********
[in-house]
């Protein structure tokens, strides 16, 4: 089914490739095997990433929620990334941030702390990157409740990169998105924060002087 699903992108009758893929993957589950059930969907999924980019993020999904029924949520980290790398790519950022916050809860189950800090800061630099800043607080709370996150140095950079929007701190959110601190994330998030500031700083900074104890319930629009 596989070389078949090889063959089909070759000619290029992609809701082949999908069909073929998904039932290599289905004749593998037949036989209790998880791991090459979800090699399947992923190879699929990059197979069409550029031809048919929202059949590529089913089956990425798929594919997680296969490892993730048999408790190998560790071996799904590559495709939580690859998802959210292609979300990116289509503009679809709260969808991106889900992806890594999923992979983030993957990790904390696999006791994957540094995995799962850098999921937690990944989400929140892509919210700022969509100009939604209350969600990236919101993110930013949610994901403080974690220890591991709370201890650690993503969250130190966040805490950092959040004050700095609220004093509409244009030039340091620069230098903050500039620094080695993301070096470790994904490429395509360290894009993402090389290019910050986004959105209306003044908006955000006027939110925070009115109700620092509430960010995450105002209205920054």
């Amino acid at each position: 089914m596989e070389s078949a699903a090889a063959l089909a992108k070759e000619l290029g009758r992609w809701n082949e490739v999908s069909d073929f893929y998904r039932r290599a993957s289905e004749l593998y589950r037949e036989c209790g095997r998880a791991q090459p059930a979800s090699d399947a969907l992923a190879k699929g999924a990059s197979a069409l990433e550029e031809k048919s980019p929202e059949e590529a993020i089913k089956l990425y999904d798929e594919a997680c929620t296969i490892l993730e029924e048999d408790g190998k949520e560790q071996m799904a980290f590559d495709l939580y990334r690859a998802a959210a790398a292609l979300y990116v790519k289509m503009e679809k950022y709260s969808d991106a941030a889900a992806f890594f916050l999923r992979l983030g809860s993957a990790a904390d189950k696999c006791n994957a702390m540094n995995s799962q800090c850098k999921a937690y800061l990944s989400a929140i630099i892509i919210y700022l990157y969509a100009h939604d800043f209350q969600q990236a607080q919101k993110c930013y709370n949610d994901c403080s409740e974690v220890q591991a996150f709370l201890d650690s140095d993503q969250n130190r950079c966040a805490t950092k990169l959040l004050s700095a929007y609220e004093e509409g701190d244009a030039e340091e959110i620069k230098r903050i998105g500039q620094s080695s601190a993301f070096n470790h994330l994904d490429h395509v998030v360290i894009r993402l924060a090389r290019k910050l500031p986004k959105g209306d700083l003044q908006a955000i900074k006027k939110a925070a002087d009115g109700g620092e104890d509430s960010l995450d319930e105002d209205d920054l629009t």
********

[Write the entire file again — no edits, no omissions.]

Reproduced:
[in-house]
């Protein structure tokens, strides 16, 4: 089914490739095997990433929620990334941030702390990157409740990169998105924060002087 699903992108009758893929993957589950059930969907999924980019993020999904029924949520980290790398790519950022916050809860189950800090800061630099800043607080709370996150140095950079929007701190959110601190994330998030500031700083900074104890319930629009 596989070389078949090889063959089909070759000619290029992609809701082949999908069909073929998904039932290599289905004749593998037949036989209790998880791991090459979800090699399947992923190879699929990059197979069409550029031809048919929202059949590529089913089956990425798929594919997680296969490892993730048999408790190998560790071996799904590559495709939580690859998802959210292609979300990116289509503009679809709260969808991106889900992806890594999923992979983030993957990790904390696999006791994957540094995995799962850098999921937690990944989400929140892509919210700022969509100009939604209350969600990236919101993110930013949610994901403080974690220890591991709370201890650690993503969250130190966040805490950092959040004050700095609220004093509409244009030039340091620069230098903050500039620094080695993301070096470790994904490429395509360290894009993402090389290019910050986004959105209306003044908006955000006027939110925070009115109700620092509430960010995450105002209205920054």
């Amino acid at each position: 089914m596989e070389s078949a699903a090889a063959l089909a992108k070759e000619l290029g009758r992609w809701n082949e490739v999908s069909d073929f893929y998904r039932r290599a993957s289905e004749l593998y589950r037949e036989c209790g095997r998880a791991q090459p059930a979800s090699d399947a969907l992923a190879k699929g999924a990059s197979a069409l990433e550029e031809k048919s980019p929202e059949e590529a993020i089913k089956l990425y999904d798929e594919a997680c929620t296969i490892l993730e029924e048999d408790g190998k949520e560790q071996m799904a980290f590559d495709l939580y990334r690859a998802a959210a790398a292609l979300y990116v790519k289509m503009e679809k950022y709260s969808d991106a941030a889900a992806f890594f916050l999923r992979l983030g809860s993957a990790a904390d189950k696999c006791n994957a702390m540094n995995s799962q800090c850098k999921a937690y800061l990944s989400a929140i630099i892509i919210y700022l990157y969509a100009h939604d800043f209350q969600q990236a607080q919101k993110c930013y709370n949610d994901c403080s409740e974690v220890q591991a996150f709370l201890d650690s140095d993503q969250n130190r950079c966040a805490t950092k990169l959040l004050s700095a929007y609220e004093e509409g701190d244009a030039e340091e959110i620069k230098r903050i998105g500039q620094s080695s601190a993301f070096n470790h994330l994904d490429h395509v998030v360290i894009r993402l924060a090389r290019k910050l500031p986004k959105g209306d700083l003044q908006a955000i900074k006027k939110a925070a002087d009115g109700g620092e104890d509430s960010l995450d319930e105002d209205d920054l629009t």